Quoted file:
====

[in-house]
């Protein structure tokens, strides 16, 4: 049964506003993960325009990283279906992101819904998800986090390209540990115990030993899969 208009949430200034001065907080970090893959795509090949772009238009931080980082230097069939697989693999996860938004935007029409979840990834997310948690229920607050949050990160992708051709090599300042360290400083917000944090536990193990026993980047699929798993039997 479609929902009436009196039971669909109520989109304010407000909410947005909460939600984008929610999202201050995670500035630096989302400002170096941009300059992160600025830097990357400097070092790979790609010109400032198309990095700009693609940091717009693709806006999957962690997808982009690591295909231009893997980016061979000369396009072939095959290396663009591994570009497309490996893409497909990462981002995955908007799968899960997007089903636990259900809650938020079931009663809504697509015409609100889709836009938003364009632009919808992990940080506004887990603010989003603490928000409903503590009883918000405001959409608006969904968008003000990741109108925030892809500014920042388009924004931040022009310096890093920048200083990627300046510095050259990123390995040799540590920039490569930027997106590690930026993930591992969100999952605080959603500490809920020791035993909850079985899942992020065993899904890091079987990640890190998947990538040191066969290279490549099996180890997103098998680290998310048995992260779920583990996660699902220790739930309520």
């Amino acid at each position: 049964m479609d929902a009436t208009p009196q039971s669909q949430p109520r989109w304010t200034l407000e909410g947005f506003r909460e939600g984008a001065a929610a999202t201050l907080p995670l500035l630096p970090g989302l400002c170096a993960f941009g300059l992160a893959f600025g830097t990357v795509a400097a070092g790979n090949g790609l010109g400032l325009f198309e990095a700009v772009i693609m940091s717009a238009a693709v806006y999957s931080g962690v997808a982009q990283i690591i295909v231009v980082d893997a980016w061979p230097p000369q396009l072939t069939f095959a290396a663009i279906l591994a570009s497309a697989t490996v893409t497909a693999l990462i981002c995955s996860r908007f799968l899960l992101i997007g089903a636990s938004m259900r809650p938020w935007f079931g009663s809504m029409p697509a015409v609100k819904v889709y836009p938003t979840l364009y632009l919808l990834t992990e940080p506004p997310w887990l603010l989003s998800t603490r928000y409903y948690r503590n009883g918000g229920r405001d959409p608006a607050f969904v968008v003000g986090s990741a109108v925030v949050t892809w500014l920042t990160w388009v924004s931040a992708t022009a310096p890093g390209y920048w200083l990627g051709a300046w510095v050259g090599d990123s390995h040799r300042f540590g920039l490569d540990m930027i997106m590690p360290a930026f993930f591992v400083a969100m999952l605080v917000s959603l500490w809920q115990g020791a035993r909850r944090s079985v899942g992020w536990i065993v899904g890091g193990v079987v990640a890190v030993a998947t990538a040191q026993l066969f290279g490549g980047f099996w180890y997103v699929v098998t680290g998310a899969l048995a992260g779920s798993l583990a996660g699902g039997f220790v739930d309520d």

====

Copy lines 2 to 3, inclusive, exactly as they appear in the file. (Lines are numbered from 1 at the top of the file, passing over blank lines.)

């Protein structure tokens, strides 16, 4: 049964506003993960325009990283279906992101819904998800986090390209540990115990030993899969 208009949430200034001065907080970090893959795509090949772009238009931080980082230097069939697989693999996860938004935007029409979840990834997310948690229920607050949050990160992708051709090599300042360290400083917000944090536990193990026993980047699929798993039997 479609929902009436009196039971669909109520989109304010407000909410947005909460939600984008929610999202201050995670500035630096989302400002170096941009300059992160600025830097990357400097070092790979790609010109400032198309990095700009693609940091717009693709806006999957962690997808982009690591295909231009893997980016061979000369396009072939095959290396663009591994570009497309490996893409497909990462981002995955908007799968899960997007089903636990259900809650938020079931009663809504697509015409609100889709836009938003364009632009919808992990940080506004887990603010989003603490928000409903503590009883918000405001959409608006969904968008003000990741109108925030892809500014920042388009924004931040022009310096890093920048200083990627300046510095050259990123390995040799540590920039490569930027997106590690930026993930591992969100999952605080959603500490809920020791035993909850079985899942992020065993899904890091079987990640890190998947990538040191066969290279490549099996180890997103098998680290998310048995992260779920583990996660699902220790739930309520």
């Amino acid at each position: 049964m479609d929902a009436t208009p009196q039971s669909q949430p109520r989109w304010t200034l407000e909410g947005f506003r909460e939600g984008a001065a929610a999202t201050l907080p995670l500035l630096p970090g989302l400002c170096a993960f941009g300059l992160a893959f600025g830097t990357v795509a400097a070092g790979n090949g790609l010109g400032l325009f198309e990095a700009v772009i693609m940091s717009a238009a693709v806006y999957s931080g962690v997808a982009q990283i690591i295909v231009v980082d893997a980016w061979p230097p000369q396009l072939t069939f095959a290396a663009i279906l591994a570009s497309a697989t490996v893409t497909a693999l990462i981002c995955s996860r908007f799968l899960l992101i997007g089903a636990s938004m259900r809650p938020w935007f079931g009663s809504m029409p697509a015409v609100k819904v889709y836009p938003t979840l364009y632009l919808l990834t992990e940080p506004p997310w887990l603010l989003s998800t603490r928000y409903y948690r503590n009883g918000g229920r405001d959409p608006a607050f969904v968008v003000g986090s990741a109108v925030v949050t892809w500014l920042t990160w388009v924004s931040a992708t022009a310096p890093g390209y920048w200083l990627g051709a300046w510095v050259g090599d990123s390995h040799r300042f540590g920039l490569d540990m930027i997106m590690p360290a930026f993930f591992v400083a969100m999952l605080v917000s959603l500490w809920q115990g020791a035993r909850r944090s079985v899942g992020w536990i065993v899904g890091g193990v079987v990640a890190v030993a998947t990538a040191q026993l066969f290279g490549g980047f099996w180890y997103v699929v098998t680290g998310a899969l048995a992260g779920s798993l583990a996660g699902g039997f220790v739930d309520d």